In FIG. 3, three outputs are provided from the line memory block 10, because signal processing using 3-line correlation using a CCD having color filters with Bayer arrangement is considered. When using, for example, a signal processing circuit for forming a digital video signal output only from an output for one line, the line memory 26 is unnecessary. On the other hand, when using a signal processing circuit using 5-line correlation, it is necessary to add another line memory.
In the still-image mode, in the configuration shown in FIG. 3(a), it is possible to obtain five outputs without increasing the number of line memories by using the input signal and by further delaying the output of the line memory 26 by one line by switching the input of the line memory 22. For example, it is possible to perform higher-performance signal processing, such as a 5-tap vertical filter or the like, using these five outputs.
As described above, according to the present embodiment, it is possible to record/reproduce a high-picture-quality still image, and moving images capable of being interlaced.
As described above, according to the present invention, it is possible to obtain a high-picture quality still image, and moving images capable of being interlaced.
The individual components designated by blocks in the drawings are all well-known in the image pickup apparatus arts and their specific construction and operation are not critical to the operation or the best mode for carrying out the invention.
While the present invention has been described with respect to what is presently considered to be the preferred embodiment, it is to be understood that the invention is not limited to the disclosed embodiment. To the contrary, the present invention is intended to cover various modifications and equivalent arrangements included within the spirit and scope of the appended claims. The scope of the following claims is to be accorded the broadest interpretation so as to encompass all such modifications and equivalent structures and functions.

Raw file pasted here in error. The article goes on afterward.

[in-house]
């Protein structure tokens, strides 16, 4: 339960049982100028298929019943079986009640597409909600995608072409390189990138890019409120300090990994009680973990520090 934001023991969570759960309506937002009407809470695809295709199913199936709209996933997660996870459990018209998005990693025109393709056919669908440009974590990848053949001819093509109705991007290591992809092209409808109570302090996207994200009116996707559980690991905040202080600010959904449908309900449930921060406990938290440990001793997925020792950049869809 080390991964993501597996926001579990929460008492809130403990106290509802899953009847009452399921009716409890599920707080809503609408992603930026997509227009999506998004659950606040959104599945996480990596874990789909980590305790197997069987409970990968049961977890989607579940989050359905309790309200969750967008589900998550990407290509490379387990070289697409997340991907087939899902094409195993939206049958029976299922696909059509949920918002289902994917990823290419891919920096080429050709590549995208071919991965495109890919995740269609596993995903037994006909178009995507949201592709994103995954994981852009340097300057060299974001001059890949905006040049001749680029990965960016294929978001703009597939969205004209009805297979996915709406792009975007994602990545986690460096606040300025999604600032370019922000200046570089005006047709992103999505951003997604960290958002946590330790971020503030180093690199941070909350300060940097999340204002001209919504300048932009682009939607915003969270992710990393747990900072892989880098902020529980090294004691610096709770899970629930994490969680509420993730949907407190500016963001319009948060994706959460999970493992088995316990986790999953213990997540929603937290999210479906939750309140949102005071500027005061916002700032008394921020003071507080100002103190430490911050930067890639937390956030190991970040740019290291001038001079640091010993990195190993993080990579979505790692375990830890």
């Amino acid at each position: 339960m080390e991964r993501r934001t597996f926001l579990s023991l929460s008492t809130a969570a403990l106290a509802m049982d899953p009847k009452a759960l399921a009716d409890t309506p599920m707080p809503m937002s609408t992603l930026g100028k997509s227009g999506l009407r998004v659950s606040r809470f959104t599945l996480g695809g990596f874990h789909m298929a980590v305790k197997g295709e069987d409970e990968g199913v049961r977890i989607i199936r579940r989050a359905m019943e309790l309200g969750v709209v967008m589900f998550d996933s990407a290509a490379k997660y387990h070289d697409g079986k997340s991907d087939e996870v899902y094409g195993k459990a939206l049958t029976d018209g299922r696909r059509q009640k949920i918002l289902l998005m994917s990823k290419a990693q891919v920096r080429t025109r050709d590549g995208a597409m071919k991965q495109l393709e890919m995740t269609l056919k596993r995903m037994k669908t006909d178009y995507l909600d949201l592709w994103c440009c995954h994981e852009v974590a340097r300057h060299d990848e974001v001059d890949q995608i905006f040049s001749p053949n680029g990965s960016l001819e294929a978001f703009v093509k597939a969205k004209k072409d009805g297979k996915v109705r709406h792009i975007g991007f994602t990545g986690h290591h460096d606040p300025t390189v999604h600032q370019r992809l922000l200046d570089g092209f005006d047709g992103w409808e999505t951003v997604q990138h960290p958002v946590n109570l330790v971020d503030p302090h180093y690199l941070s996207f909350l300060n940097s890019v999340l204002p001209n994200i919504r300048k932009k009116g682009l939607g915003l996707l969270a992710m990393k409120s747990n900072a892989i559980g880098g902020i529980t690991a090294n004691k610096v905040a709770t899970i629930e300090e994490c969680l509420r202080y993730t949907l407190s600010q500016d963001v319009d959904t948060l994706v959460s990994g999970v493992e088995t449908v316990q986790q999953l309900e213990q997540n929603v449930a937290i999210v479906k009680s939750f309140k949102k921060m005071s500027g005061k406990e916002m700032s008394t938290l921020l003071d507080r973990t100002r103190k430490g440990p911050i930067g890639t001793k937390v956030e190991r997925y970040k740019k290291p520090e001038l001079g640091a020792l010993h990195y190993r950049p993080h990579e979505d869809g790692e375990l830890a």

|Cited Patent||Filing date||Publication date||Applicant||Title|
|US4901152||Aug 25, 1988||Feb 13, 1990||Canon Kabushiki Kaisha||Image pickup apparatus|
|US5206730||Mar 4, 1992||Apr 27, 1993||Konica Corporation||Still video camera having one-shot and serial shot modes|
|US5333055||Feb 23, 1993||Jul 26, 1994||Sanyo Electric Co., Ltd.||Video camera circuit for processing image signals from an image pickup device having a mosaic color filter|
|US5382974||Oct 1, 1993||Jan 17, 1995||Fuji Photo Film Company, Limited||Movie camera having still picture photographing function and method of photographing still picture therewith|
|US5585844||Mar 23, 1995||Dec 17, 1996||Canon Kabushiki Kaisha||Image sensing apparatus having common circuitry for processing digital adjustment signals|
|US5585848||Jun 7, 1995||Dec 17, 1996||Canon Kabushiki Kaisha||Control of solid-state image sensor|
|US5606366||Sep 22, 1993||Feb 25, 1997||Canon Kabushiki Kaisha||Image sensor driving apparatus wherein photoelectric conversion operations are performed a plurality of times|
|US5712680||Sep 16, 1996||Jan 27, 1998||Canon Kabushiki Kaisha||Image pickup device for obtaining both moving and still images|
|US6018363 *||Apr 24, 1995||Jan 25, 2000||Canon Kabushiki Kaisha||Image sensing apparatus with optical-axis deflecting device|
|US6047102 *||Oct 30, 1997||Apr 4, 2000||Canon Kabushiki Kaisha||Magnetic recording type of photographic apparatus|
|US6069994 *||Apr 16, 1996||May 30, 2000||Canon Kabushiki Kaisha||Apparatus for recording digital still image signal and analog video signal|
|JPH0713173A||Title not available|
|JPH06339080A||Title not available|
|Citing Patent||Filing date||Publication date||Applicant||Title|
|US6657674 *||Apr 1, 1999||Dec 2, 2003||Matsushita Electric Industrial Co., Ltd.||Image pickup apparatus|
|US6798448 *||Jul 20, 1999||Sep 28, 2004||Sony Corporation||Imaging apparatus|
|US6867803 *||Jan 28, 2000||Mar 15, 2005||Fuji Photo Film Co., Ltd.||Image processing unit|
|US6900832 *||Oct 12, 1999||May 31, 2005||Fuji Photo Film Co., Ltd.||Solid-state image pickup apparatus adaptive to different display modes and having a high pixel density, synchronous video output capability and a method of signal processing|
|US6943834 *||Feb 3, 1999||Sep 13, 2005||Canon Kabushiki Kaisha||Apparatus and method of converting image data to video signals|